That’s another lesson. When you are in the creative process, a lot of times that synergy creates other good ideas. Don’t be afraid to say yes to those ideas. Some will work and some will not, but you can quickly move on from the ones that don’t work. The ones that work out might be a source of pride forever. The number of new things I try on my blog each year is between six and 10. Most don’t work out. The one or two that do? They do well. That’s why tons of people read my blog.
Anyway, what’s the benefit of putting together an anthology?
Multiplication instead of division.
When a single author publishes a book, they are competing with every other book in the world. Now, it’s fair to say that a cowboy romance isn’t necessarily competing with a murder mystery, except they kinda do. Each book out there is taking up space that your book could be utilizing. Every other book out there is potentially grabbing eyeballs away from people seeing your book.
However, there are lots of ways to cross market with people who write in the same or similar genres you do, and let’s face it: somebody can read a book in about a week. Unless you can write 52 books a year, they’re probably going to read some other authors besides you – and it wouldn’t be a bad idea to buddy up with some of those book writers so you can refer your readers to them and so they can refer their readers to you. Most of you won’t do that because of jealousy and insecurity, but trust me – sharing is a smart thing to do.
Just about every author out there, including USA Today best selling authors, need to find more readers.
If someone has 1000 fans and you only have 10 including your cats, they still want your ten. They don’t wanna steal them from you, but they’re happy to network with you to expand both of your bases. That’s not true of everybody, but that’s true of most authors, so realize that. Those who learn to get out of their insecure comfort zone and cross market and network will be much more likely to succeed. Embrace that concept. One of the biggest takeaways in my contest and my anthologies was letting people know they are a better writer than they thought – and that other people would think so, too. Another was, this writing thing doesn’t have to be a solo effort.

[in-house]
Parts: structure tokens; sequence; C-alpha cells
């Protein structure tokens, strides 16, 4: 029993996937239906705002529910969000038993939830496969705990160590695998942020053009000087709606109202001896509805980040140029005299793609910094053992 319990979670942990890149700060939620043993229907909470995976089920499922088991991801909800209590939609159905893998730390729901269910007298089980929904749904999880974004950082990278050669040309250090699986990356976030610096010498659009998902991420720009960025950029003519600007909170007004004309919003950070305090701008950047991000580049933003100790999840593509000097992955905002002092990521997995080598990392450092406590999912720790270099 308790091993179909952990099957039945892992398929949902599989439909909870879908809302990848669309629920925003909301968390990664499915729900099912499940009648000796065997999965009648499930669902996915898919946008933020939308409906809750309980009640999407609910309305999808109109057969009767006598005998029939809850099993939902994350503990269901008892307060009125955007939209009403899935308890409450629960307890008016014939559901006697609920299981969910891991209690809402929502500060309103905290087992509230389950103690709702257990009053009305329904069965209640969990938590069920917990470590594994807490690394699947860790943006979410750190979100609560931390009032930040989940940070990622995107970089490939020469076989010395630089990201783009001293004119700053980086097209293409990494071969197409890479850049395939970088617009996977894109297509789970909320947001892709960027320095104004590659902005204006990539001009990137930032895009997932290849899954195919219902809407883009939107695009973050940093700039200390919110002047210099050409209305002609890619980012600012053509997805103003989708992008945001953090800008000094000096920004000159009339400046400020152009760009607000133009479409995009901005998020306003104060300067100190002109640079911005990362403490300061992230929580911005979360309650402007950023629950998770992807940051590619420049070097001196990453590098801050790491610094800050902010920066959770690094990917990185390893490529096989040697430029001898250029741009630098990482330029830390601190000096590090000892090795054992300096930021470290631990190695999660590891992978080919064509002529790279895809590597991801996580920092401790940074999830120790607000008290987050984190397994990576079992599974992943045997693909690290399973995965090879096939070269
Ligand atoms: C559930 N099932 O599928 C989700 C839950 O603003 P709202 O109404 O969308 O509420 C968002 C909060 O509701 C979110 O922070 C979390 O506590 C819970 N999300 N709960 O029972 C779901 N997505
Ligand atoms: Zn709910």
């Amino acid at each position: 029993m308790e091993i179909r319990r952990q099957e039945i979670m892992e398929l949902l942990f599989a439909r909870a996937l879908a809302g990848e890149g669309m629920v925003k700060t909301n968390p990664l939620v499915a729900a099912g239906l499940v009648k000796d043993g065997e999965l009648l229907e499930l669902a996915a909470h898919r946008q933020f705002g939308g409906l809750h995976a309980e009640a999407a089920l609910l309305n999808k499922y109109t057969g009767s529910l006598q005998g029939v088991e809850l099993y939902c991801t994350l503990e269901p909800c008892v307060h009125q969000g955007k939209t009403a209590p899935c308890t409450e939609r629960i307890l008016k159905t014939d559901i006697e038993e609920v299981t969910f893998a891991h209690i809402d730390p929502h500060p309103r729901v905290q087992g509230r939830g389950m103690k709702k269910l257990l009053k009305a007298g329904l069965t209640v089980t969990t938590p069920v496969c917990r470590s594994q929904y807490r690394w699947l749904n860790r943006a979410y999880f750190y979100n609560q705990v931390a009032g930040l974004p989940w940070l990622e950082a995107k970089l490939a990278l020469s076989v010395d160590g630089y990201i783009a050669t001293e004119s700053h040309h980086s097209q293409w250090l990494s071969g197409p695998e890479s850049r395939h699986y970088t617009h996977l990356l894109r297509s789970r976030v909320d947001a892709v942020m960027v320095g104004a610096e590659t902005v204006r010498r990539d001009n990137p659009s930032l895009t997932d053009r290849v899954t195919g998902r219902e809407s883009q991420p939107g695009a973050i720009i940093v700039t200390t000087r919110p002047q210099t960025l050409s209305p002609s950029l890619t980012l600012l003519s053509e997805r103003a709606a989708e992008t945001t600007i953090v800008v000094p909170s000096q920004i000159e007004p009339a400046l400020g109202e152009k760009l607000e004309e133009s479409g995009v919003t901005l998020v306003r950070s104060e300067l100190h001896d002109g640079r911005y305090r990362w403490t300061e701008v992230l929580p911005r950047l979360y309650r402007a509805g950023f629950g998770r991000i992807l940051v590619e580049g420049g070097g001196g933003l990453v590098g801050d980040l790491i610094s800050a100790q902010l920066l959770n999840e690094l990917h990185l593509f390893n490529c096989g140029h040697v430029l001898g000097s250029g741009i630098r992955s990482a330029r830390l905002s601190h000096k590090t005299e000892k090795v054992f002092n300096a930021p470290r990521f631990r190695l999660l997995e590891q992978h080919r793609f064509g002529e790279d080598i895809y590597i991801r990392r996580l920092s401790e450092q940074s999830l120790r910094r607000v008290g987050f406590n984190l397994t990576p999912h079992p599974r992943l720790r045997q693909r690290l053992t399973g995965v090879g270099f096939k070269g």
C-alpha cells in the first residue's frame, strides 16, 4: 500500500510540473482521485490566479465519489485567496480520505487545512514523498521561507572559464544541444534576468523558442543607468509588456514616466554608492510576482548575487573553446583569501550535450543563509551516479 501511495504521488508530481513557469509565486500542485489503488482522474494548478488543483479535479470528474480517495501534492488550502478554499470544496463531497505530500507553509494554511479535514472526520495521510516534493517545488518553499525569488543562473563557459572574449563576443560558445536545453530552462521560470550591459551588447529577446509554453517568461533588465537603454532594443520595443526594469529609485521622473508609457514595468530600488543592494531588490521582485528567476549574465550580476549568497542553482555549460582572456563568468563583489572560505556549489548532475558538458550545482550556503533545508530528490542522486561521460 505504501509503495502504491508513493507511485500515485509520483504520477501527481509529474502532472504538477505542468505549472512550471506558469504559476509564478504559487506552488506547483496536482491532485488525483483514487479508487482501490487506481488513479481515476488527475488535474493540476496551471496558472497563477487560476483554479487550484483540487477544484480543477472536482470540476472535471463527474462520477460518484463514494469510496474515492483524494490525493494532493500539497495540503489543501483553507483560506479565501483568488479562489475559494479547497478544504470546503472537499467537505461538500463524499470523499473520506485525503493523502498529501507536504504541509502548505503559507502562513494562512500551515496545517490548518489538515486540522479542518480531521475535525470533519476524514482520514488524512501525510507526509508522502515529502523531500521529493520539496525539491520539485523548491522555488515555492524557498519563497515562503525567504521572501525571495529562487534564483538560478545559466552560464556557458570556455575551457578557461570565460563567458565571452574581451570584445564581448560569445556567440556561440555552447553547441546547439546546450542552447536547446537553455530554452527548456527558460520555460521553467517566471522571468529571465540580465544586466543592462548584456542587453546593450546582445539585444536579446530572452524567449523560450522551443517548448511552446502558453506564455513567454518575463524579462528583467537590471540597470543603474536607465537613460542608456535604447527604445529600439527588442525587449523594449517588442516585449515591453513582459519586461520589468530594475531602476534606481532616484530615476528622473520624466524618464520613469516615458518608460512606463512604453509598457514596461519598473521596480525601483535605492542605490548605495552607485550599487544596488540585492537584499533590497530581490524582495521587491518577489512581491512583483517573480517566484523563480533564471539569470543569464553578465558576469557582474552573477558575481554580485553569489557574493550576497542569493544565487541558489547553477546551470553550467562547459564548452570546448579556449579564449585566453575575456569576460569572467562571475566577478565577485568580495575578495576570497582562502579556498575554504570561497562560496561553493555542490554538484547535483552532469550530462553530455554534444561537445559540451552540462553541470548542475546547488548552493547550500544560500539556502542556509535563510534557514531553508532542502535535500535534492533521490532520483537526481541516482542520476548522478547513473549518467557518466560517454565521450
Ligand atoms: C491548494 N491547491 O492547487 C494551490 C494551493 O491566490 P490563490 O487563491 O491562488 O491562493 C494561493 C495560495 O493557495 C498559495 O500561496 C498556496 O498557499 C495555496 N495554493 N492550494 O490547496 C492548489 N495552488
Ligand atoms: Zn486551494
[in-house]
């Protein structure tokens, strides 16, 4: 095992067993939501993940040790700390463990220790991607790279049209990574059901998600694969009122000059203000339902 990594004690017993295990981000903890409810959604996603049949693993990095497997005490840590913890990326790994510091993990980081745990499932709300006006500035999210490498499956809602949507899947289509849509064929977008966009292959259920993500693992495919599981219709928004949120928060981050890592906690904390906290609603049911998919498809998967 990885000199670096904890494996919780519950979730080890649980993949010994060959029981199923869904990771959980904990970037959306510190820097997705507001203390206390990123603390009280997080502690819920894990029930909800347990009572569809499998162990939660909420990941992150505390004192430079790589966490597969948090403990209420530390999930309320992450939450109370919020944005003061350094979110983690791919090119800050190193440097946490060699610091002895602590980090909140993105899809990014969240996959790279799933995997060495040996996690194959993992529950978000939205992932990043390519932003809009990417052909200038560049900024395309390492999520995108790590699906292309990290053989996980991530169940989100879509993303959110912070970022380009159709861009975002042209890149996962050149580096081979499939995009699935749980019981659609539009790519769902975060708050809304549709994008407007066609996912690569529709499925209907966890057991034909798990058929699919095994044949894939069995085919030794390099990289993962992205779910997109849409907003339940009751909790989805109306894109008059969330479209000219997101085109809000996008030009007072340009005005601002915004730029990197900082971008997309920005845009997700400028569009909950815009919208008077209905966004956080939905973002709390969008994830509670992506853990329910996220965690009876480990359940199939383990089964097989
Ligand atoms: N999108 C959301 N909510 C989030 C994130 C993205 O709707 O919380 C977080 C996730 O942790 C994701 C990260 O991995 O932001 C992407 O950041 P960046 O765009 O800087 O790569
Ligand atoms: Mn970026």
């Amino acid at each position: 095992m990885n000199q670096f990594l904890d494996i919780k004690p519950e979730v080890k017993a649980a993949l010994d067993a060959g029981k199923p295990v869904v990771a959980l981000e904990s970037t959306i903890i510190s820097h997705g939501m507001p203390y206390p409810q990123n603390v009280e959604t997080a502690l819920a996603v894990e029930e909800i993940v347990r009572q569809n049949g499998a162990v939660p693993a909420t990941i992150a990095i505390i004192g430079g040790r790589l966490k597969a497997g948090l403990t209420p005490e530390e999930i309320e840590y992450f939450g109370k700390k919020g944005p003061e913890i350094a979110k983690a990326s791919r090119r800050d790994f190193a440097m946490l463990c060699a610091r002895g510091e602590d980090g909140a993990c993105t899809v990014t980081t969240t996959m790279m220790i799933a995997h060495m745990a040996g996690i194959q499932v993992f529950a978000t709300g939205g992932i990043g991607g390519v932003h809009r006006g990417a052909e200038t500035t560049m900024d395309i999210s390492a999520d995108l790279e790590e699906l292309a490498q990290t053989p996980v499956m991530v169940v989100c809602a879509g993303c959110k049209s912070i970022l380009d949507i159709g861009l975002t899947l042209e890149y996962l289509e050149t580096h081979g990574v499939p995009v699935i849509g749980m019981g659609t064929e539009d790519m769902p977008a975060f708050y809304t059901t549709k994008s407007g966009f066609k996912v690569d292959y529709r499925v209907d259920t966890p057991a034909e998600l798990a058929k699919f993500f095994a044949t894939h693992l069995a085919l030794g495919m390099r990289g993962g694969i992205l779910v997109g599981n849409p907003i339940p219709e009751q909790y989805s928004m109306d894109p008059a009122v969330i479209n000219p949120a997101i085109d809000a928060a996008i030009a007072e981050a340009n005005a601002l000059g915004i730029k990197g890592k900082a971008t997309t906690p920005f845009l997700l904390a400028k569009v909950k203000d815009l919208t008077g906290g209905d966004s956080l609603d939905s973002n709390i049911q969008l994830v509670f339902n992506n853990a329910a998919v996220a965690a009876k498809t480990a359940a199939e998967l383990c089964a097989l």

Fast forward to us having a whole bunch of people in a writing contest, writing scary stories for an anthology, and at the end we have just that – a bunch of good stories that should be in in anthology. Also, from years of reading friends’ blogs and stories and stuff, I knew another dozen or so authors whose stories I thought should be in the anthology.
And the benefit would be this: instead of all of these people putting out books to compete against each other, they would have 20 or so people all marking and talking about and promoting the same book. That’s a double benefit. Fewer people competing and more people helping. Obviously, those who knew less would end up knowing more – about formatting, covers, marketing – all kinds of stuff.
And that has a multiplier effect. Frank’s audience wants to read his story, and so he pushes it to them. When they read his, maybe they flip around and find one from Allison and they read that. They potentially become fans of her work and go check out her other books.
Case in point, this actually happened. Because the lady who cuts my hair wanted to read my story, she also discovered Jenifer Ruff – and promptly bought two of Jenifer’s existing books.
So all the short stories were bundled and sold for $.99 (and occasionally free), as a marketing tactic to expose our work to 19 other audiences plus whatever ads we bought. Big or small, we need them all, right? If each author got us 1 review, that’s 20 reviews. With more reviews, we could get better ads and better results from those ads.
So there’s the rationale for doing it. Now, HOW exactly do you do it?
Well in my case, I almost fell into it. Once we had the writing contest, the people who entered said we should have a theme. That would make it more fun and more challenging. So, for the second contest, we created some kind of a theme. I don’t really even remember what it was. I could check but that sounds kind of like work.
But by the third contest I knew if we had the contest in July, I would have the winners by August, we could edit and publish an anthology shortly after that – which would be around October 1st. It seemed to make sense to go with a horror theme so we’d be releasing a scary book at the time people would be looking for those types of stories.
We had the contest, we picked a winner, and then we announced we were going to publish them in an anthology.
This is a bigger deal than you think.
For those of you who have been published, you know that is really just the start of a long, hard marketing road, but for a lot of people, they had never been published. They had no idea how to become published, and they were terrified that somebody might actually read their work.
So we… we… we… had a few challenges.
But the beauty was, by joining a team and having a leader – in this case, me – everybody understood we’re going to do certain things to make this successful.